Monday, May 16, 2011

On The Second Web - Everything is Hackable: Google Android's Open Accessory Tools Open Up the Web to Machines and Sensors

What happens when the world can address a light bulb and a light bulb can address the world?

What happens is The Second Web on steroids, a world in which innovation powered by the Web will reach not just computers and information systems but also just about anything and everything that can get within signal range of the ever-present networks that connect to the Web.

More on The Second Web...

Wednesday, May 11, 2011

Microsoft and Skype: Reaching for the Clouds, Holding on to Software

Microsoft has a fundamental problem. It's revenues are tied largely to software that's good at creating printable documents and that can store and create stuff on PCs. Yet in computers and networking, most technologies and services are moving away from these core Microsoft strengths. It isn't just that people are not printing things out as much as they used to; they're not even getting to the point of creating things that need to be printed in many of their communications. Be it social media, texting, videos or mobile communications, we're far more able to make decisions and become productive today well before anyone even thinks about creating something that gets stored on a PC or a server as a document.

This fundamental problem is the rationale behind Microsoft's $8.5 billion acquisition of Skype, the popular communications service that delivers voice, video and text chat for millions of people worldwide. Though a good $3 billion of Skype's acquisition costs go to paying down its debt service and it's barely at break-even in its financials, Skype is a universal tool for people in business and personal settings, a "good enough" method for person-to-person and group communications that is in fact much better than good enough more often than not. With the Microsoft imprimatur, Skype is likely to get more official blessing by enterprises that they service today with their software and emerging cloud infrastructure, which is certain to lead to more positive cash flow for Skype, albeit at a level that makes it hard in the short run to justify the acquisition.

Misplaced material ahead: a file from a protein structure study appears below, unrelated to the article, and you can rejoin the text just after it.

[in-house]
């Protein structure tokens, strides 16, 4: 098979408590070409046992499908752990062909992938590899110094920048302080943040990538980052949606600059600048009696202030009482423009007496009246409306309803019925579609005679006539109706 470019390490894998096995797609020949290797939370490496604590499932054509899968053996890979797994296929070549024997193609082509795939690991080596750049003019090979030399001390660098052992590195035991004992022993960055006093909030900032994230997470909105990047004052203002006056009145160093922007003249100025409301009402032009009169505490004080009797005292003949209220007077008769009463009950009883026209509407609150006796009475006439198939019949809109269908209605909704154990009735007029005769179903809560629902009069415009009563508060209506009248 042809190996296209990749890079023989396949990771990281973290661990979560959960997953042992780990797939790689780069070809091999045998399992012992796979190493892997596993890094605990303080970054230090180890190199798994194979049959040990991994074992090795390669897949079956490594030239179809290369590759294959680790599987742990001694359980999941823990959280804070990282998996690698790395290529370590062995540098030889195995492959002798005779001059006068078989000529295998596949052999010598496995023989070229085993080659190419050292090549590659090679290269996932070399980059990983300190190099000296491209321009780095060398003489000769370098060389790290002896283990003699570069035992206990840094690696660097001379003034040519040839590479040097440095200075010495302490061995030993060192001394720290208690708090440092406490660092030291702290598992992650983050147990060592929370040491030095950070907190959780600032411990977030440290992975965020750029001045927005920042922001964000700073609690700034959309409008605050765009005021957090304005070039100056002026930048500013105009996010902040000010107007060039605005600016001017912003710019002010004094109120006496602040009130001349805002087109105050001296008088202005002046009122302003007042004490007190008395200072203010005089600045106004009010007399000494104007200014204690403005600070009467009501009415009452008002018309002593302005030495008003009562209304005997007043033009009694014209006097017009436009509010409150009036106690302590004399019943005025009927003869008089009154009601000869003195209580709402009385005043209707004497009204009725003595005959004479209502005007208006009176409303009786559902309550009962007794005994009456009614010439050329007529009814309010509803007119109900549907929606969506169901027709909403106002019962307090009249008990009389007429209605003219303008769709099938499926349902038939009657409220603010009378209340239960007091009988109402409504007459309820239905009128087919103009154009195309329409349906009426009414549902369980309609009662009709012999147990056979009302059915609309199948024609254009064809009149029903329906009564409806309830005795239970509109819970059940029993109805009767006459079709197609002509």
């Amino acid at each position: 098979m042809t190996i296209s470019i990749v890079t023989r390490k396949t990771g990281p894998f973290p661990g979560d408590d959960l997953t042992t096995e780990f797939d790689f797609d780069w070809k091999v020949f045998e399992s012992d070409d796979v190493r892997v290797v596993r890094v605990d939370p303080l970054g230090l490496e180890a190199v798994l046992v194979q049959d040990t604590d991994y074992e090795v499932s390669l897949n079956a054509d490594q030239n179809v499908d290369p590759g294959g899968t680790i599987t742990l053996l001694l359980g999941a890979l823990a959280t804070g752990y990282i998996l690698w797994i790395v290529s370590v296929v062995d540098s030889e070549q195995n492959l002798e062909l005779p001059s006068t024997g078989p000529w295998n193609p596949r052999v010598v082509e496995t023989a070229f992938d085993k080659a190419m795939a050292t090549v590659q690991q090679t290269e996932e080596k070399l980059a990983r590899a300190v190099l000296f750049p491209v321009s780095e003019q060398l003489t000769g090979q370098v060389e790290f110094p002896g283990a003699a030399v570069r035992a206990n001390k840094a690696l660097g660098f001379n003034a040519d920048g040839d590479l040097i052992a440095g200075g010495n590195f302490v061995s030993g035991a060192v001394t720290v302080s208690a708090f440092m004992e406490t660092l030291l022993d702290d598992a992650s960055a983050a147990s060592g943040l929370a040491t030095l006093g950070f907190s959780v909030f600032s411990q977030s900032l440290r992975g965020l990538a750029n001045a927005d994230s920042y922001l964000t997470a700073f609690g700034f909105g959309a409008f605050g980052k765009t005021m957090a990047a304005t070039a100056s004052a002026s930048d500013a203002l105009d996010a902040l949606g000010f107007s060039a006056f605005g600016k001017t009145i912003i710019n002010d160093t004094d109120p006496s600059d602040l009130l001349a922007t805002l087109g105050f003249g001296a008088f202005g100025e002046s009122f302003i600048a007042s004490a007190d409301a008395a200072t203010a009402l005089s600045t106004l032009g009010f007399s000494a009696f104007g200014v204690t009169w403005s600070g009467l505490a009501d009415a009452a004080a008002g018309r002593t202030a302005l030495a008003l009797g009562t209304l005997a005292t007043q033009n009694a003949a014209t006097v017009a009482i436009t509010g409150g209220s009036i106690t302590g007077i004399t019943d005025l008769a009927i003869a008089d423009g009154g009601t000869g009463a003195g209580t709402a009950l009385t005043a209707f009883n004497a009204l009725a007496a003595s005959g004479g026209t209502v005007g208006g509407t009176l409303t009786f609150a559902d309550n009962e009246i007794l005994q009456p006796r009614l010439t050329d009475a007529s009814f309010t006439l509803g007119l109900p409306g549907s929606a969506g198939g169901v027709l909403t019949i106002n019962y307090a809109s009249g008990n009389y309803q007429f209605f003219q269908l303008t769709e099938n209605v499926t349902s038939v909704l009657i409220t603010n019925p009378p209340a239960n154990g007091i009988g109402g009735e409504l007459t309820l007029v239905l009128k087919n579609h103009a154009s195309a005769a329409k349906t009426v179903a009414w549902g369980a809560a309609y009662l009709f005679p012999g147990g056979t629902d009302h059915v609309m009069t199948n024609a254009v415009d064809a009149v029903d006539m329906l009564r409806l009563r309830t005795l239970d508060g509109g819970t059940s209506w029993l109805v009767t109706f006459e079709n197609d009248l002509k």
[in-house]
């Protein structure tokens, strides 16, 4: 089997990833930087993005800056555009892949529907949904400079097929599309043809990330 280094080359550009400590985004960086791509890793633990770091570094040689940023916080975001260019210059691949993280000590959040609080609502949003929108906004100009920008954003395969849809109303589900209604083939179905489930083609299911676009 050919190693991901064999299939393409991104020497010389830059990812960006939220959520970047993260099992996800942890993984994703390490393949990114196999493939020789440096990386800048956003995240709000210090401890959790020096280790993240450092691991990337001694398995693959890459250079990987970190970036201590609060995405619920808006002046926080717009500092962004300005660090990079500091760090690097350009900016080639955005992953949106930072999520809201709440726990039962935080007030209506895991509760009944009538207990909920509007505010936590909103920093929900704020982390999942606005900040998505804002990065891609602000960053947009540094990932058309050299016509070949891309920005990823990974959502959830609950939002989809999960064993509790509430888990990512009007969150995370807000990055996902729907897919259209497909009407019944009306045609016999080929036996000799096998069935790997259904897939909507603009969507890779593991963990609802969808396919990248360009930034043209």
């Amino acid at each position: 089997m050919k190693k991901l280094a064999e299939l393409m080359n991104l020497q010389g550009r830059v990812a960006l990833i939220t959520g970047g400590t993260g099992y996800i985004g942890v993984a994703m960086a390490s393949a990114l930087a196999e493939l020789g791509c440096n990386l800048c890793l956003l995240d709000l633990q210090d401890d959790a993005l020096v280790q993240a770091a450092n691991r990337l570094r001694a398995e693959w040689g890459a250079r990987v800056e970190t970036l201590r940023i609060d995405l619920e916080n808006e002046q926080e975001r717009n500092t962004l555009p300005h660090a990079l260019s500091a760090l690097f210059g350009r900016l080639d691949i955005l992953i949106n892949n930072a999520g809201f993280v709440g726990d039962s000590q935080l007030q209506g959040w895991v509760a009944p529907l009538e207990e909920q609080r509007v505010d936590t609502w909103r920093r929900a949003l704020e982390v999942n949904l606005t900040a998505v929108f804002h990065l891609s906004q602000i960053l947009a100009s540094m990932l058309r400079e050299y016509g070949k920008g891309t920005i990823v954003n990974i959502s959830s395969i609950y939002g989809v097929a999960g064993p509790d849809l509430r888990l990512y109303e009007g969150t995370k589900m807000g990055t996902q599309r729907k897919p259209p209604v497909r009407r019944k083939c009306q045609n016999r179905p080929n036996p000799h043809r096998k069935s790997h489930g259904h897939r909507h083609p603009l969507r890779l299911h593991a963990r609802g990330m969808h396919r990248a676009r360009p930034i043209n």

But the "easter egg" in this acquisition may be more subtle than some have realized. Unlike services like Google Talk, which work within a Web browser without installed software components, Skype functions via software that's installed on a user's PC, mobile phone or tablet. Especially for PCs, this is a key factor. Although it's doubtful that Google's emerging Chrome OS laptops are going to push Windows-based PCs out of many major enterprises any time soon, new installations of Windows are crawling forward at best, now. Even as Microsoft pushes its cloud-based Office 365 productivity services, it has positioned those services to support the licensing of existing Microsoft software for PCs and enterprise servers. So although in many ways Skype's strengths are about the cloud, in fact at its essence it's a network service that relies on installed software - in other words, one more reason to hang on to your PC. Score one for new ways that Microsoft can prop up the value of its legacy products and services.

Beyond keeping its legacy products shored up, though, the Skype acquisition offers Microsoft a number of interesting and powerful strengths in areas where they have little or nothing to show for their efforts so far:

  • A global network of valuable user IDs. One of the most annoying things about using Microsoft's Office 365 service is that I was forced to use yet another login ID that means nothing to me and most certainly means nothing to anyone else. With millions of people already used to saying "Skype me" who are equipped with easy-to-share user IDs, Microsoft just acquired one of the last large and independent sources of social media logins. It may not be Facebook, but that's nothing to sneeze at - and could form the core of Microsoft's social and mobile identity for many of its products and services. With cloud-based services like's Chatter messagging beginning to challenge in enterprise social media and communications, those IDs can help Microsoft on both enterprise and consumer fronts.